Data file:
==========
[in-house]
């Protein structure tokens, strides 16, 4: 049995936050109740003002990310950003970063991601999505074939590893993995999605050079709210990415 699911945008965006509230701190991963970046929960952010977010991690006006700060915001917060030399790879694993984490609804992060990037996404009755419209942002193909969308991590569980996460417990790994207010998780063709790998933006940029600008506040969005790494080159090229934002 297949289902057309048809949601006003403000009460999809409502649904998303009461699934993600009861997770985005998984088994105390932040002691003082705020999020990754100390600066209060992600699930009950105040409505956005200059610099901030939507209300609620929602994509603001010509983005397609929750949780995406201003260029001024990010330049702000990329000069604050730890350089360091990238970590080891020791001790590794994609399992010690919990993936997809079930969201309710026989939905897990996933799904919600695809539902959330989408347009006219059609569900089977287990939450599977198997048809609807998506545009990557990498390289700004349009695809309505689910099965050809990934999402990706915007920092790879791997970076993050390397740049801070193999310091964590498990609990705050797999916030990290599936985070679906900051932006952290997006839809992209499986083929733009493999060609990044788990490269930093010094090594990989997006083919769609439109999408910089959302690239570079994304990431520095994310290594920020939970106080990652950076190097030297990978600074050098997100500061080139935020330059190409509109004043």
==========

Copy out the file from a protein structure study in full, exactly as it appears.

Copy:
[in-house]
């Protein structure tokens, strides 16, 4: 049995936050109740003002990310950003970063991601999505074939590893993995999605050079709210990415 699911945008965006509230701190991963970046929960952010977010991690006006700060915001917060030399790879694993984490609804992060990037996404009755419209942002193909969308991590569980996460417990790994207010998780063709790998933006940029600008506040969005790494080159090229934002 297949289902057309048809949601006003403000009460999809409502649904998303009461699934993600009861997770985005998984088994105390932040002691003082705020999020990754100390600066209060992600699930009950105040409505956005200059610099901030939507209300609620929602994509603001010509983005397609929750949780995406201003260029001024990010330049702000990329000069604050730890350089360091990238970590080891020791001790590794994609399992010690919990993936997809079930969201309710026989939905897990996933799904919600695809539902959330989408347009006219059609569900089977287990939450599977198997048809609807998506545009990557990498390289700004349009695809309505689910099965050809990934999402990706915007920092790879791997970076993050390397740049801070193999310091964590498990609990705050797999916030990290599936985070679906900051932006952290997006839809992209499986083929733009493999060609990044788990490269930093010094090594990989997006083919769609439109999408910089959302690239570079994304990431520095994310290594920020939970106080990652950076190097030297990978600074050098997100500061080139935020330059190409509109004043």